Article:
When you wind up stuck in the three-date curse or sitting in a parking garage crying or getting ridiculous texts, etc, sometimes all you can do is try to laugh it off. I bet these people, who said such horrible things to my friend, are all Taylor Swift fans. Well, every single one of her fucking songs are about dating gone awry, yet she is famous, makes a gajillion dollars a year and has won every award imaginable. And I mean, Jagged Little Pill, hello? While I still wholeheartedly refuse to believe that album was about Uncle Joey, it became the breakup anthem for a while and launched Alanis Morissette into uncharted waters. And while she has not actually spoken up about who inspired the song “You Outta Know”, she still wrote it, so we know it was about someone and came from a very dark place.

Anyway. I find comments like that, “no wonder you’re single,” to not only be hurtful, but are also more than likely coming from a very hypocritical place. And all these people were single until they weren’t.



But it did get me thinking a lot. Is that what people think about me? No wonder I’m single because of this blog and book (the book that’s like, 500 words at this point after I lost it all when my laptop shit the bed)? Mr. Titspervert once told me I should not feel guilty about writing about him, and that was a comment I appreciated, especially because it was unsolicited.

So, I asked one of my guy friends what he thought. He said I shouldn’t feel guilty, but at the same time need to think about how I’d feel if these guys were writing about me. That kind of sent me to a bad place. I leave out really personal and identifying details, but it was pointed out to me that I should not act like I am doing them a favor for leaving out details. Then I was all, “wait a minute, like four people read my blog, who actually cares?”  I try to make this a mostly humorous take on dating disasters and keep it lighthearted. Maybe did a bad job of that recently in regards to B3.

Another thing I’ve been thinking about came up on Facebook. My friend Amy moved to Boston recently and just started dating someone. She has been posting cute little updates about their dates, but nothing overly personal or even remotely out of line. Then I log in earlier in the week to see her status as the following (and yes, I asked her if I could use it):

So I’ve been getting a lot of flack offline for “over sharing” on Facebook this past week regarding my dating life. Here’s what I have to say about it. A) this person is not on Facebook. B) I have selflessly liked all your wedding/baby/whatever posts for years. C) If you have a problem with what I share on here, unfriend me. D) I haven’t dated anyone in SIX YEARS. Every time I post a dating update I deserve resounding applause. For all the above reasons. I’m done with your complaints. Shut it and attempt to be happy for me. Love and thanks 🙂

First thing’s first: pause for reaction:



Second of all, she makes an interesting point, in that why is it okay for us to post things about relationships becoming permanent (engaged, married, etc) but not about being excited about the early stages? Not even kidding, I was planning on posting the first pic taken of B3 and I (there wasn’t one) and just posting it with the caption “Suddenly I See” or something like that because I was g-o-n-e but such a picture does not exist and then we were Facebook friends briefly and I kept all comments about my dating life completely absent because I wanted to be mindful of his feelings and I do hate when people over share in an uncomfortable way on Facebook or when couples fight on Facebook. But that’s not what Amy was doing at all. And it was great to see her school everyone, because she has a very valid point.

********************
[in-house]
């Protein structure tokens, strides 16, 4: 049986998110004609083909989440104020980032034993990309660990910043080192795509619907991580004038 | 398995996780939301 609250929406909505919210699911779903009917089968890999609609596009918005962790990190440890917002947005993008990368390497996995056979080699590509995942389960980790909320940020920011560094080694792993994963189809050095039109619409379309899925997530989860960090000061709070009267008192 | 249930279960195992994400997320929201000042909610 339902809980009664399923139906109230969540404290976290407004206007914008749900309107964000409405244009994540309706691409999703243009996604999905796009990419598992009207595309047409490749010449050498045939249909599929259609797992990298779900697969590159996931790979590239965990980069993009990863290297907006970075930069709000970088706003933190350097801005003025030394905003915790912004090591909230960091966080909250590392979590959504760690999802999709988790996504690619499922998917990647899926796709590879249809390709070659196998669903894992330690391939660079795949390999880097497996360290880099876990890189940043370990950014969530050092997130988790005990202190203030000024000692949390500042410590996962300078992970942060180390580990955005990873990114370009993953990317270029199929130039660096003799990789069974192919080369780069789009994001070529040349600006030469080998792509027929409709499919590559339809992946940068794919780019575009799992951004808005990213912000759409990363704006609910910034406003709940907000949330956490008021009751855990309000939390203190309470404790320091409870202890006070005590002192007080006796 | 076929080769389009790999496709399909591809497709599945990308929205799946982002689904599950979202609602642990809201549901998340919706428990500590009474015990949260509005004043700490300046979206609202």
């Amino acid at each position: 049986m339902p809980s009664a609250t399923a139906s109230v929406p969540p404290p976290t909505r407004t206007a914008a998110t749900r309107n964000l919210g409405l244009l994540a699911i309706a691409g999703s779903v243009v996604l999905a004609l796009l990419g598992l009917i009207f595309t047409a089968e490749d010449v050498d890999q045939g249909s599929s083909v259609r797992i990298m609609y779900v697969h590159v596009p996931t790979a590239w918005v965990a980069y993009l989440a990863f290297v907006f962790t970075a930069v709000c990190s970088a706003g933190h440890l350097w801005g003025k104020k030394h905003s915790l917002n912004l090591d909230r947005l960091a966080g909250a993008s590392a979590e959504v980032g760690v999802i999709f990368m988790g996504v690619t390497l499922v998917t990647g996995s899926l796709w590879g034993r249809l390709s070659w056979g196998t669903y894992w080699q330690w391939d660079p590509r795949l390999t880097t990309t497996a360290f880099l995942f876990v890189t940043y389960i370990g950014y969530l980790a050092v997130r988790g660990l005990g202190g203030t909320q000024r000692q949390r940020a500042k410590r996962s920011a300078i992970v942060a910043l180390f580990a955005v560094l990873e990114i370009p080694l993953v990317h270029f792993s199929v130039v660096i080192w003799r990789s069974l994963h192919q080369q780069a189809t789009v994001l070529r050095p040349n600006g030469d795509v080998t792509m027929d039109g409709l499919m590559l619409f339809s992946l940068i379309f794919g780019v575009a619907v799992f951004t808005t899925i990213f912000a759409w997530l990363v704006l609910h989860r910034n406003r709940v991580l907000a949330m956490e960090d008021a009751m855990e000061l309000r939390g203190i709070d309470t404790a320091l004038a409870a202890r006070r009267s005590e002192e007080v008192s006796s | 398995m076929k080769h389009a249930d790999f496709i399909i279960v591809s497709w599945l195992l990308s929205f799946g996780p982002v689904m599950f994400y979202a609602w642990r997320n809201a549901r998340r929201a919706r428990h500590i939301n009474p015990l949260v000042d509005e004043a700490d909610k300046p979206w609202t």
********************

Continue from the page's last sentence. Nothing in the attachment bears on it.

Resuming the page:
Should I feel bad about making fun of myself for some bad decisions I’ve made? No. And I really do try to make it more about me than them, not in a selfish way, but so it doesn’t come across that I will write about every single person that I date. That is not the goal at all. The original intent was to focus on 2007-2013, my years in Chicago, and the incredibly stupid yet hilarious things that happened. When I moved to California, I was not expecting to date or meet anyone for a while, it just happened, and I see myself repeating a bad pattern with B3, which is how I ended up writing about him. It’s more for me to work things out through writing, rather than to be hurtful to them or overshare-y or anything like that, yet I sit here trying to justify a very personal decision as if anyone even cares. Does anyone even care? Am I thinking too much?

There is no right answer here because obviously some people are not going to like what I write, but I’m not going to stop doing it.

Something I actually had to say earlier

I was on the phone with one of my friends telling her about a very weird message that I got from John Doe over Words With Friends chat or whatever. Her first question of course was, “why are you even playing with him?” And my response of course was, “because I’m bored.”

However – back to the weird message. He had just beaten me, so I started a rematch game, which is normal. And I get, “are you a quitter in real life, too?”

First of all –